Lot 508
  • 508

Rare sgraffito glazed red earthenware plate or deep dish with floral sprays, attributed to David Spinner (1758-1811) Milford Township, Bucks County, Pennsylvania, 1785-1805

20,000 - 30,000 USD
bidding is closed


  • Glazed red earthenware


Edwin Atlee Barber, Philadelphia 
Mrs. L. Manievich de Forest, New York 
The Metropolitan Museum of Art Collection (1934-1952, no. 34.100.127)
Joe Kindig Jr., York, Pennsylvania 
Joe Kindig III, York, Pennsylvania, 1975


Guilland, Harold F. Early American Folk Pottery, Philadelphia: Chilton Book Company, 1971, p. 243 (Index of American Design watercolor illustration, N.Y.C. Cer. 4, catalogued June 18, 1936)
American Radiance: The Ralph Esmerian Gift to the American Folk Art Museum, p. 143, fig. 106

Catalogue Note

The form of this early deep dish follows that of early-eighteenth century Swiss examples, retaining a rounded, stepped profile, wide outer flange, and overturned rim. Its maker, thought to be David Spinner, was the youngest son of Ulrich Spinner, who immigrated to Pennsylvania from Basel, Switzerland, in 1739 and settled on purchased land in Bucks County.1 Around 1776 or 1777, David was placed in apprenticeship by his father with Henry Neis, a cordwainer, and Johannes Neis, a potter, both in Milford Township, where he remained in their employ until inheriting his family's land in 1781. By 1782 Spinner was taxed independently as a successful potter and farmer. He owned more than two hundred acres and numerous livestock and had entered into local leadership and politics as a captain in the First Company Militia, justice of the peace, and tax collector for the township.2Like many industrious craftsmen working within the Pennsylvania German community, Spinner enjoyed a relatively comfortable lifestyle as a result of his hard work and talents, and he achieved the prosperous designation of "Esquire" during his later life.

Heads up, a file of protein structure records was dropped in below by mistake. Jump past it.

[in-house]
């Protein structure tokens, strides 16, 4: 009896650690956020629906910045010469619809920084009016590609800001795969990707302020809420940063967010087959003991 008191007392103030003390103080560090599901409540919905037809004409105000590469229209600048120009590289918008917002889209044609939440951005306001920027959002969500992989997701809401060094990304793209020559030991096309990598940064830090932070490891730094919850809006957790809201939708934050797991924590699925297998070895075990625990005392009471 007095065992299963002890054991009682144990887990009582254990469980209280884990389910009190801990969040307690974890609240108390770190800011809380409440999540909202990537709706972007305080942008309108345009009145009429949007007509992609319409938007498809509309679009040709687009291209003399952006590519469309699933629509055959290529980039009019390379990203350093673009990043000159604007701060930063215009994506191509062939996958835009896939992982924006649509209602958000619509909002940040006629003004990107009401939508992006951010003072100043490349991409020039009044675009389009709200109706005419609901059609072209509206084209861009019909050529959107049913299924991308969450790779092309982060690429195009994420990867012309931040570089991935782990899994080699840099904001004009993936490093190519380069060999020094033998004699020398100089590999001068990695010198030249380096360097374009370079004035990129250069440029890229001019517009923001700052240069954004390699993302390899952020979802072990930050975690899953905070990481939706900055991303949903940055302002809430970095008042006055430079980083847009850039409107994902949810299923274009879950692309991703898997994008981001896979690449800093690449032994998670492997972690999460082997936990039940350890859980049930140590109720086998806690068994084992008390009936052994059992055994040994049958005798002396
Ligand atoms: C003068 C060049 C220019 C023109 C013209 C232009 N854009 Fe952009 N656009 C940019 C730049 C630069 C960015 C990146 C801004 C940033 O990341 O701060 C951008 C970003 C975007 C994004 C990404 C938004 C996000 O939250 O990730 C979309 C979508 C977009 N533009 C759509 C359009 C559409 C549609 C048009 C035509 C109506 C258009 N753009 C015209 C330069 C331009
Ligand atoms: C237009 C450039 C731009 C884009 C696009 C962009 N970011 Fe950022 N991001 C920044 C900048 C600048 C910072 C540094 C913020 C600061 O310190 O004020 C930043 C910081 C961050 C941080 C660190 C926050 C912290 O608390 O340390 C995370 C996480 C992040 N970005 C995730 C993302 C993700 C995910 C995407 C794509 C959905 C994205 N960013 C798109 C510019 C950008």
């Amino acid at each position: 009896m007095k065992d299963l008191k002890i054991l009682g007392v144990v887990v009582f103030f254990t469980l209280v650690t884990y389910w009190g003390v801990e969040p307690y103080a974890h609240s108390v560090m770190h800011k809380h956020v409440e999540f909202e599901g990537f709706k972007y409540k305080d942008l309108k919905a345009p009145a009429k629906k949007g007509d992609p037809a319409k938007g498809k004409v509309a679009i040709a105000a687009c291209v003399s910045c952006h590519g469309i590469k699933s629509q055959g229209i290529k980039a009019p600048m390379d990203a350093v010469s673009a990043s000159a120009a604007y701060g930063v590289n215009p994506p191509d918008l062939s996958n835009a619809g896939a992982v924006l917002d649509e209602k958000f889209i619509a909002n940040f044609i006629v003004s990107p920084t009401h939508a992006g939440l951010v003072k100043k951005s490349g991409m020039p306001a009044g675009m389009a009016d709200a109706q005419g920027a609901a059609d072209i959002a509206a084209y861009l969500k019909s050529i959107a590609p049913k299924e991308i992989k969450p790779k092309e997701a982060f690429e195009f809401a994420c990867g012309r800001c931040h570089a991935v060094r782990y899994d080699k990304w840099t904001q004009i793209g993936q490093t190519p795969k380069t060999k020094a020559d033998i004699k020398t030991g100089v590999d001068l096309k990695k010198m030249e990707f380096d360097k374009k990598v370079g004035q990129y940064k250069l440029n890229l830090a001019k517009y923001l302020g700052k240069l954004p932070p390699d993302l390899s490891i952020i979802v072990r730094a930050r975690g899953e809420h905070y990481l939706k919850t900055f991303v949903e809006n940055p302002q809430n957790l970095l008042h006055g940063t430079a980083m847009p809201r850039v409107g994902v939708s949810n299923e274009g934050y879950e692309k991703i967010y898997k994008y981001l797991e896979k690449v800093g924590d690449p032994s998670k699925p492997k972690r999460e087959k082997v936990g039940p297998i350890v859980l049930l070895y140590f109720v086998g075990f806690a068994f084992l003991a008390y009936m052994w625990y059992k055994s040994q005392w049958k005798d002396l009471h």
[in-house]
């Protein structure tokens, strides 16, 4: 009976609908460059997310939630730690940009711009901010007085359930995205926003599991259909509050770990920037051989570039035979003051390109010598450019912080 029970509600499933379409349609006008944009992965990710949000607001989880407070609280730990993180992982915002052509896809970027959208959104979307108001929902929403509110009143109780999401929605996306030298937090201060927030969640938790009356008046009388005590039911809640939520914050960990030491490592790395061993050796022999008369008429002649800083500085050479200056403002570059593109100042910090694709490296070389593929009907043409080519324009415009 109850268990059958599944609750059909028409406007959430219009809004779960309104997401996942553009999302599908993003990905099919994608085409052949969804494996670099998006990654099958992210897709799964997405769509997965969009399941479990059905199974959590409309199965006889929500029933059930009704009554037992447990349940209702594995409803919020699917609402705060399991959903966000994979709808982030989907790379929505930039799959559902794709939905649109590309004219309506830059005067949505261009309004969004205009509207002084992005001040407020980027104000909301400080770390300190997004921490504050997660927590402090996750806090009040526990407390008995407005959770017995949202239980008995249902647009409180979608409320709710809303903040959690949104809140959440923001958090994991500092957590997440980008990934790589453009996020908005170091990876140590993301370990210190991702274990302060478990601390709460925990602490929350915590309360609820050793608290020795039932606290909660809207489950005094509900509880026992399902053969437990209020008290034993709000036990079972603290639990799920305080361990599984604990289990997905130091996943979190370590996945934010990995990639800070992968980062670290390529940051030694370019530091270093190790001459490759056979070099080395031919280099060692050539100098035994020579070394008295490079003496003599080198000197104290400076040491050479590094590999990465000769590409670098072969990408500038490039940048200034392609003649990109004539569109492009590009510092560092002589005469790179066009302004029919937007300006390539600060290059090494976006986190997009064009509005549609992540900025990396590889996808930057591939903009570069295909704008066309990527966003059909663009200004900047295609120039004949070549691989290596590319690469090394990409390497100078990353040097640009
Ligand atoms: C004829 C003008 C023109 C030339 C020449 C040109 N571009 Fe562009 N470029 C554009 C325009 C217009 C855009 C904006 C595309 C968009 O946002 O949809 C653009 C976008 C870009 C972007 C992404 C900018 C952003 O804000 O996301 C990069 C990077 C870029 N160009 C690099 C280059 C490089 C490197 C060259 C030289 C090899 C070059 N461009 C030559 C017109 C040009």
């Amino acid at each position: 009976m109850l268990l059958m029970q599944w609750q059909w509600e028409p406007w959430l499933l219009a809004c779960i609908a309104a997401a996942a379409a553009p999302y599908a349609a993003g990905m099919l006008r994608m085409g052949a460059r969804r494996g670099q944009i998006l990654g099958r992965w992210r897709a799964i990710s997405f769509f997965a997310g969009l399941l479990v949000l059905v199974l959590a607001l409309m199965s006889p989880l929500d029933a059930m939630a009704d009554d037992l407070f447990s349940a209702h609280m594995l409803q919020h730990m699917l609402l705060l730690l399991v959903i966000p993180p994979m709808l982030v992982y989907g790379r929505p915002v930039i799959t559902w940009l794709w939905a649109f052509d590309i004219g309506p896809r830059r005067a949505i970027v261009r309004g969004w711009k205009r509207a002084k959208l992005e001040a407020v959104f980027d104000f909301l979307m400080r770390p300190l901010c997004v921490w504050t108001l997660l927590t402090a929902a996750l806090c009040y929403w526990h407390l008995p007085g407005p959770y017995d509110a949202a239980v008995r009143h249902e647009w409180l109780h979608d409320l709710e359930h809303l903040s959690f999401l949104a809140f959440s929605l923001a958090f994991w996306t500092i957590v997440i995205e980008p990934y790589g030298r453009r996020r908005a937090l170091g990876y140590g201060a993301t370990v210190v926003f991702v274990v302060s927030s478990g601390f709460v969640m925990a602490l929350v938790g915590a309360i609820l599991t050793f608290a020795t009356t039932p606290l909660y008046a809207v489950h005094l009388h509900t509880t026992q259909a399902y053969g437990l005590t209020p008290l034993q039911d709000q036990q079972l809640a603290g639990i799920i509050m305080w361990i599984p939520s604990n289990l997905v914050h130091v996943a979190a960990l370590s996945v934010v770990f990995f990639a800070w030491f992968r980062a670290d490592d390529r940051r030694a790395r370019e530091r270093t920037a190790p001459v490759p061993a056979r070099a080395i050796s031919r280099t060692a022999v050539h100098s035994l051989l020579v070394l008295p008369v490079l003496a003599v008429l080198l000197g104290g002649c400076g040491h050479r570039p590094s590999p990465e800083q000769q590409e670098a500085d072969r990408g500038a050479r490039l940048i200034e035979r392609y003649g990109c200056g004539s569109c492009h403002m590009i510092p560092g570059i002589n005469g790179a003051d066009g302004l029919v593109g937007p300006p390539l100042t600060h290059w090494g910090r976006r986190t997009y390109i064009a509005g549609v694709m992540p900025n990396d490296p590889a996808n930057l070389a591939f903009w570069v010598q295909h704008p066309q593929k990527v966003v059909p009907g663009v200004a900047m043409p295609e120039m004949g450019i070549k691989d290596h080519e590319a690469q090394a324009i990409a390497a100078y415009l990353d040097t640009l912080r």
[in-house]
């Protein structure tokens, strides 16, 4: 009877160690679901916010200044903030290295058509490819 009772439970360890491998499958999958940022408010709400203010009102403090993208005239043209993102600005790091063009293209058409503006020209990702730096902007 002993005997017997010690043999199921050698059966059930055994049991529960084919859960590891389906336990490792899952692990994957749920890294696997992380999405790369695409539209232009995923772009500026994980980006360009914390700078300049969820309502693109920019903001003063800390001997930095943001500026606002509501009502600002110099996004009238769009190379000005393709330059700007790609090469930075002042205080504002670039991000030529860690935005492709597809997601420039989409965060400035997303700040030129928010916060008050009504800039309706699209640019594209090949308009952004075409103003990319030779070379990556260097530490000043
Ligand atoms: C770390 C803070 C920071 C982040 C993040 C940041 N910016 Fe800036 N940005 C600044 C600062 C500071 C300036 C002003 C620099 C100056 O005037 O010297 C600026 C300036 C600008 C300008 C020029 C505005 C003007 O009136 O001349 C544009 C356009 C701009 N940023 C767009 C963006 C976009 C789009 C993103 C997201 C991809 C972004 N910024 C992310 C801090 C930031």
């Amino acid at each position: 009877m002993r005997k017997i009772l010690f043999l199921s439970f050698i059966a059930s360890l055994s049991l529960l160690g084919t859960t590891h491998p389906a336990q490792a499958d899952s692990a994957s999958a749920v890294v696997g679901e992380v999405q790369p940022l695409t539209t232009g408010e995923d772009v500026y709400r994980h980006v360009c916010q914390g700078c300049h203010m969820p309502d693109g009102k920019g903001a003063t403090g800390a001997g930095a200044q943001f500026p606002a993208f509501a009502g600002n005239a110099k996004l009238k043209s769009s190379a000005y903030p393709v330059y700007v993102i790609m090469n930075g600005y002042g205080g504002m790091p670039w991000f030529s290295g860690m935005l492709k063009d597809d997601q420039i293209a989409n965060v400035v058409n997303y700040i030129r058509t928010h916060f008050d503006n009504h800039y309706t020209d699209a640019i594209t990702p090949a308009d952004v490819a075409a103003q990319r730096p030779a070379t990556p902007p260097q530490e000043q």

The form and decorative embellishments of Spinner's earthenware productions clearly demonstrate his close association with the Neis family of potters and the conveyance of traditional styles through the established system of apprenticeship, Spinner's plates feature the same even-colored light-yellow slip ground layer and flourishes of copper oxide as seen on the early work of Johannes Neis, and both potters continued to produce the majority of their wares using the wheel rather than molds or forms. Based upon a comparison of a few rare signed examples, it is only in the details of Spinner's sgraffito carving of leafage, flowers, and vines that slight variations from those of the elder Neis can be observed. Spinner's open flowers are portrayed consistently with round centers, while Neis seems to have preferred a scallop-shaped center. Spinner's smaller leaves are simple, inverted comma shapes, a design seldom encountered on examples by Neis. And Spinner's use of curved lines flanked by rows of dots to portray the veining of leaves, or to suggest vines or feathered sprigs of foliage, is also his own interpretation. -J.L.L.

1 This plate was one of several collected by Edwin Atlee Barber, a pioneering scholar and curator at PMA who acquired numerous examples of Spinner's productions directly from the artist's descendants. An early paper label affixed to the back of this plate documents his ownership.
2 Additional, extensive genealogical information on Spinner and an in-depth analysis of his motifs as compared to those of Neis are in the research archives of the American Department, FMA.